In support of this mission, other secondary goals and objectives are also specified which will provide focus to the technology design process and facilitate advancing the science of automotive safety. Specifically, they are to:

  1. Form a team that has demonstrated expertise and capability in the technology, manufacturing, and marketing of collision avoidance products.
  2. Leverage, capitalize, and exploit existing high-value developed portfolio of ACC and FCW technologies/component for implementation in the proposed ACAS/FOT Program. Of primary interest are the achieved successes from the initial ACAS Program and the recent development activities of other NHTSA/FHWA sponsored programs. These activities will provide value added program benefits by minimizing new learning curve experiences, preventing duplication of efforts, streamlining the system design process, and accelerating the activities of the proposed program.
  3. Incorporate human factors into the design process. Of primary interest are the successes achieved from the initial ACAS Program and the recent development activities of other NHTSA/FHWA sponsored programs of relevance.
  4. Utilize system engineering design procedures and practices to focus the accelerated development of a validated comprehensive collision warning system that is seamlessly upward integrated into the vehicle infrastructure. The tested and validated design will be used to produce a fleet of ten deployment vehicles for use in the field operational test program.
2.3 Approach

In support of achieving a successful field operational test, the ACAS/FOT Program has assembled a highly focused technical activity with the goal of developing a comprehensive FCW system that is seamlessly integrated into the vehicle infrastructure. The performance of the cohesive collision warning vehicle package will be of sufficient fidelity, robustness, and maturity so that a meaningful field operational test program can be executed. The FCW system will incorporate the combined ACC & rear-end CW functionality. The ACC feature will only be operational when engaged by the driver. On the other hand, the FCW feature will provide full-time operating functionality whenever the host vehicle is in use (above a certain minimum speed). This feature will be effective in detecting, assessing, and alerting the driver of potential hazard conditions associated with rear-end crash events in the forward region of the host vehicle. This will be accomplished by implementing an expandable system architecture that uses a combination of: (a) a long range forward radar-based sensor that is capable of detecting and tracking vehicular traffic, and (b) a forward vision-based sensor which detects and tracks lanes. The proposed program effort is focused on providing warnings to the driver, rather than taking active control of the vehicle.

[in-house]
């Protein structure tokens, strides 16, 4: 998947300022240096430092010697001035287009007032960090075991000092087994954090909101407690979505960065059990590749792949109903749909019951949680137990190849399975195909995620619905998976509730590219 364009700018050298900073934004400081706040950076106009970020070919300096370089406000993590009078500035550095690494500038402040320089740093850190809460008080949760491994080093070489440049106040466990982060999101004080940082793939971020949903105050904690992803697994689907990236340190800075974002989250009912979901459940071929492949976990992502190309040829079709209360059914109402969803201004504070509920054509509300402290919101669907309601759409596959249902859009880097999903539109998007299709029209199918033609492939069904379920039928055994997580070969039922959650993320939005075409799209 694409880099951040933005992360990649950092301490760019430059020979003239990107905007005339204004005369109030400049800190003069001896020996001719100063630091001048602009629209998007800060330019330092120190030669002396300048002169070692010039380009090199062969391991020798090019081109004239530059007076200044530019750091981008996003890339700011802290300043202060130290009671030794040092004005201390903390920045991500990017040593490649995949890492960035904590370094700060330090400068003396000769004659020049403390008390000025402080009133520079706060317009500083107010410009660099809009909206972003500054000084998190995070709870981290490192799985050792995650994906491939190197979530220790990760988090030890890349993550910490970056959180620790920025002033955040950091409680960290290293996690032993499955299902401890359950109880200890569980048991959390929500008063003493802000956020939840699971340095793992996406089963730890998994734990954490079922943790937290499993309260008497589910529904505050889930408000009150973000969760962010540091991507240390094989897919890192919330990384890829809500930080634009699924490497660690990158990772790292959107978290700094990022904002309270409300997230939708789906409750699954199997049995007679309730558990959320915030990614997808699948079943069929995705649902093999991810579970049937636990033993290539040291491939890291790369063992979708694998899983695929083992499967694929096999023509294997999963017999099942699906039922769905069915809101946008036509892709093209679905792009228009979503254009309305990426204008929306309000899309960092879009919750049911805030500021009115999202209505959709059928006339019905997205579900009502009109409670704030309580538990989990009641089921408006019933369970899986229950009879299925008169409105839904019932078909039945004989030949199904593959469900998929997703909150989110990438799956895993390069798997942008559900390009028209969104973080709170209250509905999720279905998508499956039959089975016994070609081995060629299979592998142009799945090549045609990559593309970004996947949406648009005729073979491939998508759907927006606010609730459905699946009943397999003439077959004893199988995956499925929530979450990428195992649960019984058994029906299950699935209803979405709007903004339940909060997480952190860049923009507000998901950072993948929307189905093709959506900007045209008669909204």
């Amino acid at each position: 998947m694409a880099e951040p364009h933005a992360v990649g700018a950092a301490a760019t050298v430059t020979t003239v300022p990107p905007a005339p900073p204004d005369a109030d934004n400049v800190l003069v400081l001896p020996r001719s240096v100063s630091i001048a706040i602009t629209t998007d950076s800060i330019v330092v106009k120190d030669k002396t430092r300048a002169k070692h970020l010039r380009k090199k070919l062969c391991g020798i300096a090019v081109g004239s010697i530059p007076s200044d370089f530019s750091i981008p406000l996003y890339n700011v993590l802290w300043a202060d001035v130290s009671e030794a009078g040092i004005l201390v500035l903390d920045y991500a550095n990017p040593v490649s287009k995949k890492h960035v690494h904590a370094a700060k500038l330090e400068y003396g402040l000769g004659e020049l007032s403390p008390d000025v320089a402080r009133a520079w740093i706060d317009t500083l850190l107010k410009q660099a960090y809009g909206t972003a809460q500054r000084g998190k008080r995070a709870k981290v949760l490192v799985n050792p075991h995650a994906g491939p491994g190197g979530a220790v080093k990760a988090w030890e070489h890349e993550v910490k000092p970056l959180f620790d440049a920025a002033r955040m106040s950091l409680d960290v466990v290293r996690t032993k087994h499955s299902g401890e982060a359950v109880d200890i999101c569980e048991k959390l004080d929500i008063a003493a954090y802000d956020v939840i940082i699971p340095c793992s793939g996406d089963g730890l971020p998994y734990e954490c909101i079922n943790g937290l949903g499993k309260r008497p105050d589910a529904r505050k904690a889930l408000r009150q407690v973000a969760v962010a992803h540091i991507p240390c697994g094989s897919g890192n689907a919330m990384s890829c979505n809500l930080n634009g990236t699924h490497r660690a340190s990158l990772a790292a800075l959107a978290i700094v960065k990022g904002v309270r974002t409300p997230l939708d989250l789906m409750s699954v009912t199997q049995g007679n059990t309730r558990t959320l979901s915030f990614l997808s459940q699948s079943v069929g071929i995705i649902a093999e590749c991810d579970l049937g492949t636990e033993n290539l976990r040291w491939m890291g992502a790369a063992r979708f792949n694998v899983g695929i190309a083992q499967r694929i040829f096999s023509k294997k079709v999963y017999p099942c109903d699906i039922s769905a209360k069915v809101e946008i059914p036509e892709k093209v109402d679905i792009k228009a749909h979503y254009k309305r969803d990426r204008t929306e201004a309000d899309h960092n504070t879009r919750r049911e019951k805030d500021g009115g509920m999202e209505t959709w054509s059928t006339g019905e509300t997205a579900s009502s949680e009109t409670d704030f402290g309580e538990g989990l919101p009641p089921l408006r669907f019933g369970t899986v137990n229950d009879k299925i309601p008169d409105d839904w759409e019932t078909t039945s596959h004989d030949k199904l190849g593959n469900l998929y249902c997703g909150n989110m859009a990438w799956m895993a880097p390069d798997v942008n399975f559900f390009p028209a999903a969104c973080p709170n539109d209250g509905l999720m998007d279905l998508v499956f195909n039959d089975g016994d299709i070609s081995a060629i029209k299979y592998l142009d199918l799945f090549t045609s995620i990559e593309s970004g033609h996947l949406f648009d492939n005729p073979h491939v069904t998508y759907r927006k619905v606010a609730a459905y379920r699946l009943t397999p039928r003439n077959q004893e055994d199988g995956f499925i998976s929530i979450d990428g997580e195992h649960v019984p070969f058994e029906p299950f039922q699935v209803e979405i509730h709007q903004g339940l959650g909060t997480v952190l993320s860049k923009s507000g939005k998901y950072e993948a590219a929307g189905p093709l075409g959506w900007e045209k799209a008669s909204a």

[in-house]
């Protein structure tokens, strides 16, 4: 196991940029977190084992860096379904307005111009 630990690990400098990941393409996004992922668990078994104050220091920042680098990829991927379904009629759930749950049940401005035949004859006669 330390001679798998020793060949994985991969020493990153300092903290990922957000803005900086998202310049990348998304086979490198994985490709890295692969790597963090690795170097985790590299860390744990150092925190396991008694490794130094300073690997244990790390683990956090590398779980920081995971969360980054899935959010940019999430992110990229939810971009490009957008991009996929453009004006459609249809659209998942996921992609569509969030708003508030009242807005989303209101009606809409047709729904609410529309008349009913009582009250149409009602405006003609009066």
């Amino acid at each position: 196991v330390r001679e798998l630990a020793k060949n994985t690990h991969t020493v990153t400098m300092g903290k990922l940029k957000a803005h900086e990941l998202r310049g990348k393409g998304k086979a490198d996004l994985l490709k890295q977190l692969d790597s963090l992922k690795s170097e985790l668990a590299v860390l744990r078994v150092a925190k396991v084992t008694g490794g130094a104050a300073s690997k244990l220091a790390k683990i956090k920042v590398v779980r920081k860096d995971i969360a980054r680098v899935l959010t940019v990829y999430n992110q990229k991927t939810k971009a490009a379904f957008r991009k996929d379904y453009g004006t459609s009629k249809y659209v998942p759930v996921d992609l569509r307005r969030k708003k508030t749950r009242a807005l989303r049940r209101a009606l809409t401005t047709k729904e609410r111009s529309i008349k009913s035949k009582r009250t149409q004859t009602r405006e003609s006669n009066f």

Due to the complexity and breadth of the system goals, the on-going design process has heavily relied on using the established principles of system engineering as a framework to guide this highly focused deployment design effort. As such, the technical activities of the program can be grouped into four main activities within two phases. Phase I started immediately after program inception in, June 1999, and will last approximately 27 months. Phase II will start immediately after the end of Phase I. The objective is that the two program phases will be continuous with minimal disruption of program flow and continuity between them. Consequently, activities that enable the continuous workflow into Phase II will be initiated during Phase I. The program phases are summarized as:

Phase I
1. Development - The program will initially focus on a variety of activities associated with the enhancement, improvement, and maturation processes applied to existing FCW technologies/components that were developed during the ACAS Program, while accelerating the development of other key subsystems,
2. Integration - The refined FCW portfolio of technologies/components will be upwardly integrated into the vehicle platform infrastructure to form a comprehensive rear-end collision warning system,
Phase II
3. Deployment Fleet - The validated design will be used to build a deployment fleet of ten vehicles equipped with the system; and
4. Field Operational Test - The culmination of this program activity will be the design and implementation of the FOT plan. The deployment vehicle fleet will be used to collect valuable market research data in order to assess/validate the technology, product maturity, and general public perception.

A more detailed discussion of these program activities is provided by Task in the remaining portion of this report.

[1 Executive Summary]     [2 Introduction]     [3 System Integration]     [4 Forward Radar Sensor]
[5 Forward Vision Sensor]     [6 Brake Control System]     [7 Throttle Control System]
[8 Driver-Vehicle Interface]      [9 Data Fusion]     [10 Tracking & Identification]     [11 CW Function]   
 [12 ACC Function]     [13 Fleet Vehicle Build]      [14 Field Operational Test]
[Appendix A]     [Acronyms]